Director: AB Chakravorty
Cast: Kafeel Jafri, Anushka Nair
Perhaps an offshoot of the absurd age we live in is its effect on narrative fiction. Genres like sci-fi and fantasy have been humanized, given that high-concept missions and dystopian worlds are more or less figments of our current reality. We have started to “relate” to farfetched plots – it’s no more as futuristic as we imagine. It’s not so much about the magic of space-age escapism, but the crippling and very plausible control of technology over our existence. Nothing seems that strange anymore. Matchmaking algorithms and data monopoly, ‘devices’ that might have headlined old-school sci-fi movies, are merely aspects of everyday life now.
For example, AB Chakravorty’s Naukri, a modest 10-minute short that presents the modern data-theft debate through the heated discussion of a married couple, briefly touches upon this conflict. The man, while justifying his decision to enroll under the privacy-destroying, Soviet-sounding ‘National Job Bank’ (NJB), explains to his idealistic wife why the government hasn’t felt the need to create robots yet. “You see, they are turning us humans into robots,” he concludes, subserviently, as she slowly begins to understand her own double standards (cellphone apps, social media) in enabling this surreal environment. In a way he is also arguing against the “physicality” of science fiction and debunking the flying-jetpacks, villainous robots and artificial-intelligence templates – what is the need to accessorize an idea if it already exists?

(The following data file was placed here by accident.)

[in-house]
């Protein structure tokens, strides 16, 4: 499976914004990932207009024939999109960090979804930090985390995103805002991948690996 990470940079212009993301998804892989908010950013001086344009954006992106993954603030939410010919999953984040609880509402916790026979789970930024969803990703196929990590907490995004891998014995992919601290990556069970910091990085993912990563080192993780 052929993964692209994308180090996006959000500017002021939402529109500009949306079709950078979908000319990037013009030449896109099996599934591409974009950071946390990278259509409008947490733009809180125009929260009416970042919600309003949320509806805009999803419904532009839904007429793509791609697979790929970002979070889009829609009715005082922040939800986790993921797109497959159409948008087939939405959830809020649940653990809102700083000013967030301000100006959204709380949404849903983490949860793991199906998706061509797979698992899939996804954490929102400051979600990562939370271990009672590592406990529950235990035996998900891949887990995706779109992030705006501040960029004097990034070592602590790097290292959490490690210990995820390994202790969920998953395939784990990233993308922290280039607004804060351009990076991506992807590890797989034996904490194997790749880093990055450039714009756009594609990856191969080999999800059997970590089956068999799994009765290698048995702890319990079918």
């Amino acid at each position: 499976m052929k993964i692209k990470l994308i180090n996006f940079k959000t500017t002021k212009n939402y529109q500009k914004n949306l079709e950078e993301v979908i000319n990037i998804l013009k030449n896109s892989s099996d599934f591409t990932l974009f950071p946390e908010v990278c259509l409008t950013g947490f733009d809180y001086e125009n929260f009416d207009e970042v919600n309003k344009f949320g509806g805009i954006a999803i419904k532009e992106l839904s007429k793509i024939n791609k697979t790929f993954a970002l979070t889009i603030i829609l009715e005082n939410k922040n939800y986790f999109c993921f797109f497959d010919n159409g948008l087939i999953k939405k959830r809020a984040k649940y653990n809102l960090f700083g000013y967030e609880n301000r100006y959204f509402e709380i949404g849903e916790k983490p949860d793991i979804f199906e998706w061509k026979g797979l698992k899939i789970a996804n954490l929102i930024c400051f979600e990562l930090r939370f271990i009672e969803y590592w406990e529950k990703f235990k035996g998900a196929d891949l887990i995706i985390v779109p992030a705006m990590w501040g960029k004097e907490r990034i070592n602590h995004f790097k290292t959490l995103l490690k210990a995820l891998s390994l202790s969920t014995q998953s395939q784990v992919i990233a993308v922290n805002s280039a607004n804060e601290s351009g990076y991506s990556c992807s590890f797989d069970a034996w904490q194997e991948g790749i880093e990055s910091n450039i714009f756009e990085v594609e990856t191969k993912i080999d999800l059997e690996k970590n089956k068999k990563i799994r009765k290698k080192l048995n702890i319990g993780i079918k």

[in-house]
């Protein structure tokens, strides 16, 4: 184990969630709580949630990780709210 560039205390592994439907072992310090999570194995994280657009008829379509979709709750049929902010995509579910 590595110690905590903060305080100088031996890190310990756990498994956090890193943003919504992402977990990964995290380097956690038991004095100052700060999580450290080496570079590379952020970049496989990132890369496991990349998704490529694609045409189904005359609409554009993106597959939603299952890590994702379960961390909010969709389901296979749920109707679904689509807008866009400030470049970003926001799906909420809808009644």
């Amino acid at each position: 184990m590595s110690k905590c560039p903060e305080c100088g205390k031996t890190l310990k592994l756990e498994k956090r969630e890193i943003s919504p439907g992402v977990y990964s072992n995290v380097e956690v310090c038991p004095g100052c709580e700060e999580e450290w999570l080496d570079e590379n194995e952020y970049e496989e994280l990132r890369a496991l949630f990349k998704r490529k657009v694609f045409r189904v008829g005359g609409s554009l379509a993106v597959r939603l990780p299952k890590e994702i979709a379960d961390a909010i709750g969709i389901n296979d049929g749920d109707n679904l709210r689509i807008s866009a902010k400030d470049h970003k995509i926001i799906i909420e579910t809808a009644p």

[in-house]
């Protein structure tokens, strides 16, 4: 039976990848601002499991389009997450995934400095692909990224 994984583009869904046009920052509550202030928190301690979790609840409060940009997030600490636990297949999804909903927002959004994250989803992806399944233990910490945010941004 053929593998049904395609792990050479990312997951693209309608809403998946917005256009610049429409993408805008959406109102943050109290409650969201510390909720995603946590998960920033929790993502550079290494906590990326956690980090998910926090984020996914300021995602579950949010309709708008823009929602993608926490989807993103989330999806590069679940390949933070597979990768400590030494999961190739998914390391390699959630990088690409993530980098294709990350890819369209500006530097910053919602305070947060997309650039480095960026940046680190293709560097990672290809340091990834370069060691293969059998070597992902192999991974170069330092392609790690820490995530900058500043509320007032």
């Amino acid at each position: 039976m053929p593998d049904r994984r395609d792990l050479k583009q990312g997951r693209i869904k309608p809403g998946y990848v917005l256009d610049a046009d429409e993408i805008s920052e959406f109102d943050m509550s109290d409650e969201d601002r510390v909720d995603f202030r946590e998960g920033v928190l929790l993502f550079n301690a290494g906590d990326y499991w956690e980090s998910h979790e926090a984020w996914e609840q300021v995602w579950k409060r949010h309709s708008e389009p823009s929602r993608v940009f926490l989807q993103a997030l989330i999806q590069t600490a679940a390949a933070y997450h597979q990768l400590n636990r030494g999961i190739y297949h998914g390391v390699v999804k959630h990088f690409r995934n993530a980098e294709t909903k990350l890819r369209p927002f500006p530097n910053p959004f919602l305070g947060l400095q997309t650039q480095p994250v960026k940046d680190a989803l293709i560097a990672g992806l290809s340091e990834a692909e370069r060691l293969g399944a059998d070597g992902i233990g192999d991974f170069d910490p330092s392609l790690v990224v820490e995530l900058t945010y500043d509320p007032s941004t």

I’m not sure this was an intended metaphor – it’s likely the result of obvious budget constraints – but it is certainly worth pondering about. Maybe it’s why Chakravorty hasn’t been particularly ambitious or gimmicky with his concept; the psychology cuts too close to home for it to be cinematically dramatized.
This also raises the question: does Naukri even qualify as a genre movie? Either way, it’s too…simple. It’s ironic, then, that Naukri doesn’t quite hit home because it relies too hard on its verbal form; it tells and doesn’t show. It comes across as an introspective conversation in the director’s head – two sides of a topical debate – simply pasted onto the screen without translating it. There has to be more to a chamber drama than an exchange of opinions.
The voice-of-reason device, usually off-screen beats driving a longer narrative, are literally voices of reason here. What might have otherwise been the invisible lines between the words of a feature-length script become a bunch of expository dialogues here – as if the maker isn’t yet at ease with a medium that is not purely academic. It’s not just the lack of visual energy. A raw line of thinking isn’t always enough; it might have helped if he had reimagined the medium as one that injects storytelling with information instead of the other way around.
Nevertheless, this dryness doesn’t completely dilute his idea. It inadvertently questions the foundation, and our perception, of science fiction in 2018. In a vague Black Mirror episode sort of manner, it raises visions of the world outside this room – one that, as mentioned, requires knowledge of “five Pink Floyd songs” and table-tennis skills as primary job requirements. The mere suggestion of a socially designed workspace is intriguing, especially in a country notoriously weak at regulating its professional culture. Given the right resources, maybe Naukri might depend on more than just a piece of paper in the not-so-dystopian future.